Barrett EsophagusBarrett esophagus is a complication ofchronic GERD ( 5-15%) that is characterized byintestinal metaplasia withinthe esophageal squamous mucosa.• Barrett esophagus is defined as the replacementof the normal distal stratified squamous mucosaby metaplastic columnar epithelium containinggoblet cells.
Epidemiology• The incidence of Barrett esophagus is rising,and it is estimated to occur in as many as 10%of individuals with symptomatic GERD.• Barrett esophagus is most common in white(Caucasian) males and it typically presents between40 and 60 years of age.• The greatest concern in Barrett esophagus isthat it confers an increased risk ofesophageal adenocarcinoma.
A pre-malignant conditionMolecular studies suggest thatBarrett epithelium may be moresimilar to adenocarcinoma thanto normal esophageal epithelium,consistent with the view thatBarrett esophagus is a pre-malignant condition.
Epithelial dysplasiaEpithelial dysplasia, considered to bea pre-invasive lesion, is detected in0.2% to 2.0% of persons withBarrett esophagus each year and isassociated with prolongedsymptoms and increased patientage
90%Although the vast majority of esophagealadenocarcinomas are associated with Barrettesophagus,it is important to remember that most(90%) individuals with Barrettesophagus do not develop esophagealtumors.
Red PatchesBarrett esophagus can be recognized as one orseveral tongues or patches of red, velvetymucosa extending upward from thegastroesophageal junction.
AlternatesMetaplastic mucosaalternates with residualsmooth, pale squamous(esophageal) mucosa andinterfaces with light-brown columnar(gastric) mucosa distally.
Long segment & Short segmentHigh-resolution endoscopes have increased thesensitivity of Barrett esophagus detection. Thishas led to subclassification of Barrett esophagusas long segment, in which 3 cm or more ofesophagus is involved, or short segment, inwhich less than 3 cm is involved. It is not yetclear if the risk of dysplasia in short segmentdisease is less than in long segment Barrettesophagus.
Short Segment Barrett’sIrregular z-line above hiatal herniaCourtesy of Dr. C. Mel WilcoxCourtesy of Dr. C. Mel Wilcox
What we want to prevent --Cancer Arising in Barrett’sCourtesy of Dr. C. Mel WilcoxCourtesy of Dr. C. Mel Wilcox
Diagnosis• Diagnosis of Barrett esophagus requires bothendoscopic evidence of abnormal mucosa abovethe gastroesophageal junction and histologicallydocumented intestinal metaplasia.
Goblet cells• Goblet cells, which have distinct mucous vacuolesthat stain pale blue by H&E and impart the shapeof a wine goblet to the remainingcytoplasm, define intestinal metaplasia and arenecessary for diagnosis ofBarrett esophagus
Intestinal metaplasia• The requirement for intestinal metaplasiareflects the fact that this feature correlateswith neoplastic risk.• Foveolar mucus cells, which do not havedistinct mucous vacuoles are insufficient fordiagnosis.
Role of EndoscopyThe requirement for an endoscopic abnormalityhelps to prevent misdiagnosisif metaplastic goblet cells within the cardia areincluded in the biopsy.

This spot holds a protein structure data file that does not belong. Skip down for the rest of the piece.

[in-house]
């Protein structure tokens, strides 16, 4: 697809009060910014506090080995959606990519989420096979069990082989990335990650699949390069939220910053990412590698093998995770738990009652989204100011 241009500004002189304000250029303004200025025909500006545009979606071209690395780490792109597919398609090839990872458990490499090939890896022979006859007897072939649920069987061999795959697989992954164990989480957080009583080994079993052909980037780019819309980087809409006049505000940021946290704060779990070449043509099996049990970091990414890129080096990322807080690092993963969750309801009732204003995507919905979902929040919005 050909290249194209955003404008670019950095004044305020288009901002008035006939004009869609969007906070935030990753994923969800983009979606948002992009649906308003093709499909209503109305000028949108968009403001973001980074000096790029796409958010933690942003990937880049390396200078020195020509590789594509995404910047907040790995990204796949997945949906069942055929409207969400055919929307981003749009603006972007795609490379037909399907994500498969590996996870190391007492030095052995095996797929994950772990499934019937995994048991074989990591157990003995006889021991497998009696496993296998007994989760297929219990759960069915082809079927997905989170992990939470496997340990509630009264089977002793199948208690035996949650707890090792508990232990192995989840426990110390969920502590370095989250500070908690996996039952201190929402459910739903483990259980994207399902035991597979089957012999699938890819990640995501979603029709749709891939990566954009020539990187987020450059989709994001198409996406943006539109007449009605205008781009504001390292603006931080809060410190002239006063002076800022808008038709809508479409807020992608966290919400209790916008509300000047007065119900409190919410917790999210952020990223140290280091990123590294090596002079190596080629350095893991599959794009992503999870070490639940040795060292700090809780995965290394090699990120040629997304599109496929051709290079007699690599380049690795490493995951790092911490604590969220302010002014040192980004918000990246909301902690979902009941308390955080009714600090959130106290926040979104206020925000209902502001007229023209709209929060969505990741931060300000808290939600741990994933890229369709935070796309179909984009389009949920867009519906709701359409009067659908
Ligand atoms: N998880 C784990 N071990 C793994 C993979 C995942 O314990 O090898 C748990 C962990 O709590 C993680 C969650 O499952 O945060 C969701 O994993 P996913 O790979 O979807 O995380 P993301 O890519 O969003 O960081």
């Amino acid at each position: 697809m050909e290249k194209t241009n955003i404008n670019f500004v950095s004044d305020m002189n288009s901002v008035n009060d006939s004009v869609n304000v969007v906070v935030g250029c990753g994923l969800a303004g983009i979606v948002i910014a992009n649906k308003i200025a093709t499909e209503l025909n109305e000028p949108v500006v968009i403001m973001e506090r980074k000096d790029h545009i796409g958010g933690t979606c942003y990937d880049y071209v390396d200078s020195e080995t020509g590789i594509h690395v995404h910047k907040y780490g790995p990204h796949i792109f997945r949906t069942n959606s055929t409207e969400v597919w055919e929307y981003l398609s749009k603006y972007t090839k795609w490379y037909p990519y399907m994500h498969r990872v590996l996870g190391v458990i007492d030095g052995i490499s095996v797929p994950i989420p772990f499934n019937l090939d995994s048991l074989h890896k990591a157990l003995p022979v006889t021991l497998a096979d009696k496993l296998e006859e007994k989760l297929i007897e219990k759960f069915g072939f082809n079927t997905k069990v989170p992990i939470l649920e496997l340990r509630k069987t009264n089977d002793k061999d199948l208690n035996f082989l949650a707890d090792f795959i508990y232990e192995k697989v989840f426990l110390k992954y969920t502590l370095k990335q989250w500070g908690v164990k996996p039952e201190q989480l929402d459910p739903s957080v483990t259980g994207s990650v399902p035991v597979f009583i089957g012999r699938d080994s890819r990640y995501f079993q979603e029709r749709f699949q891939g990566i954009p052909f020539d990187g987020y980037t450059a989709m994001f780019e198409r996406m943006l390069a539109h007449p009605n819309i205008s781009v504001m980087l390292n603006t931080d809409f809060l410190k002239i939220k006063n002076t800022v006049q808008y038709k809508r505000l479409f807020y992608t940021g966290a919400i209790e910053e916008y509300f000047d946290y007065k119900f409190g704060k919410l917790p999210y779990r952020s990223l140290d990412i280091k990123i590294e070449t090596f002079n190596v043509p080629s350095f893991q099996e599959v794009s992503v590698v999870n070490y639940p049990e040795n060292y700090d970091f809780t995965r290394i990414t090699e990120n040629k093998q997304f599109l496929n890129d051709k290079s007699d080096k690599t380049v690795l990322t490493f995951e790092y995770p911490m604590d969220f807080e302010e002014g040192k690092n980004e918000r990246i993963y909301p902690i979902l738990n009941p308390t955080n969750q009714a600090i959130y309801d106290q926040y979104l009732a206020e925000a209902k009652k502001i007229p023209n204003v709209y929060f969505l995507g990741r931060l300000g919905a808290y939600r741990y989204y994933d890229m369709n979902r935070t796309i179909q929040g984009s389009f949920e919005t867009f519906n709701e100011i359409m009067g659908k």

Dysplasia• When dysplasia is present, it is classified as lowgrade or high grade. Increased epithelialproliferation, often with atypical mitoses,nuclear hyperchromasia and stratification,irregularly clumped chromatin, increasednuclear-to-cytoplasmic ratio, and a failure ofepithelial cells to mature as they migrate to theesophageal surface are present in both gradesof dysplasia.
Dysplasia cont.• Gland architecture is frequently abnormaland is characterized by budding, irregularshapes, and cellular crowding.• High-grade dysplasia exhibits more severecytologic and architectural changes.Intramucosal carcinoma ischaracterized by invasion ofneoplastic epithelial cells into thelamina propria.
Barrett esophagus. A, Normal gastroesophageal junction. B, Barrettesophagus. Note the small islands of paler squamous mucosa within the Barrett mucosa. C,Histologic appearance of the gastroesophageal junction in Barrett esophagus. Note thetransition between esophageal squamous mucosa (left) and Barrett metaplasia, withabundant metaplastic goblet cells (right).
Clinical Features.• Barrett esophagus can only be identified thoroughendoscopy and biopsy,which are usually prompted by GERD symptoms(dysphagia, heartburn,regurgitation of sour-tastinggastric contents & attacks ofsevere chest pain).
TreatmentSurgical resection, or esophagectomy,Photodynamic therapy,Laser ablation, andEndoscopic mucosectomy.
Future HopeManagement of esophageal dysplasia is evolving,and it is hoped that improved molecularunderstanding of neoplastic progressionmay allow development of chemopreventiveapproaches that reduce incidence ofesophageal adenocarcinoma.
Points to Remember1. In Barretts esophagus, the tissue lining the esophagus isreplaced by tissue that is similar to the lining of the intestine.2. Barretts esophagus is associated with gastroesophageal refluxdisease (GERD).3. Improvement in GERD symptoms with acid-reducing drugs maydecrease the risk of developing Barretts esophagus.4. Barretts esophagus is diagnosed through an uppergastrointestinal endoscopy and biopsies.5. People who have Barretts esophagus should have periodicsurveillance endoscopies and biopsies.6. Endoscopic treatments are used to destroy Barretts tissue,which will hopefully be replaced with normal esophageal tissue.7. Removal of most of the esophagus is recommended if a personwith Barretts esophagus is found to have severe dysplasia orcancer and can tolerate a surgical procedure.